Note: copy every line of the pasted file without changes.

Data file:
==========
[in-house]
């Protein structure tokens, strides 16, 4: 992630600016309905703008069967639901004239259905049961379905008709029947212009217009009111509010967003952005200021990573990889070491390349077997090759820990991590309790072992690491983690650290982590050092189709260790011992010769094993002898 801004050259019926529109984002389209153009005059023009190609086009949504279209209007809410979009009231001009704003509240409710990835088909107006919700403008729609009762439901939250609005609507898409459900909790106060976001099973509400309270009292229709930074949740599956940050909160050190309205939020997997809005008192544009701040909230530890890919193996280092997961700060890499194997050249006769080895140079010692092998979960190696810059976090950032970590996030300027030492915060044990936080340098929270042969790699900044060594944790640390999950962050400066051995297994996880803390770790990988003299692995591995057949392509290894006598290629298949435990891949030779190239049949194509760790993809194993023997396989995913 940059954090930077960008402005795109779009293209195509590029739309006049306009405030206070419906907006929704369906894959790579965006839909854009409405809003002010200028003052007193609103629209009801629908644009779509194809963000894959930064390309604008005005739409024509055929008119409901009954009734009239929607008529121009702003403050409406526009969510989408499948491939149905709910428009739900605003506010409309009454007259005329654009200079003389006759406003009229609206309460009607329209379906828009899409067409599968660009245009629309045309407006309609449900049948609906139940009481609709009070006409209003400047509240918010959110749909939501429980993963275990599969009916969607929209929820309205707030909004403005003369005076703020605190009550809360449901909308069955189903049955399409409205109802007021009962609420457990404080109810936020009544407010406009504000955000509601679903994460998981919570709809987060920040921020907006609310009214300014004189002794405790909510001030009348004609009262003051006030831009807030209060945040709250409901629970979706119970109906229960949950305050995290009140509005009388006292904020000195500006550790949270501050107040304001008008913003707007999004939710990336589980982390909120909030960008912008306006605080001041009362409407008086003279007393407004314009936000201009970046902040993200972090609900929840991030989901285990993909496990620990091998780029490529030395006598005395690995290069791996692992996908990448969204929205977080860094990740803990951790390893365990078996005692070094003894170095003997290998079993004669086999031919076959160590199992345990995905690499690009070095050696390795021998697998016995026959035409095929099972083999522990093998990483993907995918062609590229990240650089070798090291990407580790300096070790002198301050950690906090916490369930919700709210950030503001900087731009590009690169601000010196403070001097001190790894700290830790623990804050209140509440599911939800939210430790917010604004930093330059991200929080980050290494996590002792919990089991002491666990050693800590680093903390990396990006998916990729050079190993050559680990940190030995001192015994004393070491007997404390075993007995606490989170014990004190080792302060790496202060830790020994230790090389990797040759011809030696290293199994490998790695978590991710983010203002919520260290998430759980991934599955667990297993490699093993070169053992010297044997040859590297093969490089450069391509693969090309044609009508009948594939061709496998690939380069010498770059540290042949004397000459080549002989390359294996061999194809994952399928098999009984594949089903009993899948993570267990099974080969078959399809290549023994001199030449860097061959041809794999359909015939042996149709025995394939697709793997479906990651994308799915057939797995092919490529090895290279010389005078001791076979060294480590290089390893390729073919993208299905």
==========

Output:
[in-house]
């Protein structure tokens, strides 16, 4: 992630600016309905703008069967639901004239259905049961379905008709029947212009217009009111509010967003952005200021990573990889070491390349077997090759820990991590309790072992690491983690650290982590050092189709260790011992010769094993002898 801004050259019926529109984002389209153009005059023009190609086009949504279209209007809410979009009231001009704003509240409710990835088909107006919700403008729609009762439901939250609005609507898409459900909790106060976001099973509400309270009292229709930074949740599956940050909160050190309205939020997997809005008192544009701040909230530890890919193996280092997961700060890499194997050249006769080895140079010692092998979960190696810059976090950032970590996030300027030492915060044990936080340098929270042969790699900044060594944790640390999950962050400066051995297994996880803390770790990988003299692995591995057949392509290894006598290629298949435990891949030779190239049949194509760790993809194993023997396989995913 940059954090930077960008402005795109779009293209195509590029739309006049306009405030206070419906907006929704369906894959790579965006839909854009409405809003002010200028003052007193609103629209009801629908644009779509194809963000894959930064390309604008005005739409024509055929008119409901009954009734009239929607008529121009702003403050409406526009969510989408499948491939149905709910428009739900605003506010409309009454007259005329654009200079003389006759406003009229609206309460009607329209379906828009899409067409599968660009245009629309045309407006309609449900049948609906139940009481609709009070006409209003400047509240918010959110749909939501429980993963275990599969009916969607929209929820309205707030909004403005003369005076703020605190009550809360449901909308069955189903049955399409409205109802007021009962609420457990404080109810936020009544407010406009504000955000509601679903994460998981919570709809987060920040921020907006609310009214300014004189002794405790909510001030009348004609009262003051006030831009807030209060945040709250409901629970979706119970109906229960949950305050995290009140509005009388006292904020000195500006550790949270501050107040304001008008913003707007999004939710990336589980982390909120909030960008912008306006605080001041009362409407008086003279007393407004314009936000201009970046902040993200972090609900929840991030989901285990993909496990620990091998780029490529030395006598005395690995290069791996692992996908990448969204929205977080860094990740803990951790390893365990078996005692070094003894170095003997290998079993004669086999031919076959160590199992345990995905690499690009070095050696390795021998697998016995026959035409095929099972083999522990093998990483993907995918062609590229990240650089070798090291990407580790300096070790002198301050950690906090916490369930919700709210950030503001900087731009590009690169601000010196403070001097001190790894700290830790623990804050209140509440599911939800939210430790917010604004930093330059991200929080980050290494996590002792919990089991002491666990050693800590680093903390990396990006998916990729050079190993050559680990940190030995001192015994004393070491007997404390075993007995606490989170014990004190080792302060790496202060830790020994230790090389990797040759011809030696290293199994490998790695978590991710983010203002919520260290998430759980991934599955667990297993490699093993070169053992010297044997040859590297093969490089450069391509693969090309044609009508009948594939061709496998690939380069010498770059540290042949004397000459080549002989390359294996061999194809994952399928098999009984594949089903009993899948993570267990099974080969078959399809290549023994001199030449860097061959041809794999359909015939042996149709025995394939697709793997479906990651994308799915057939797995092919490529090895290279010389005078001791076979060294480590290089390893390729073919993208299905």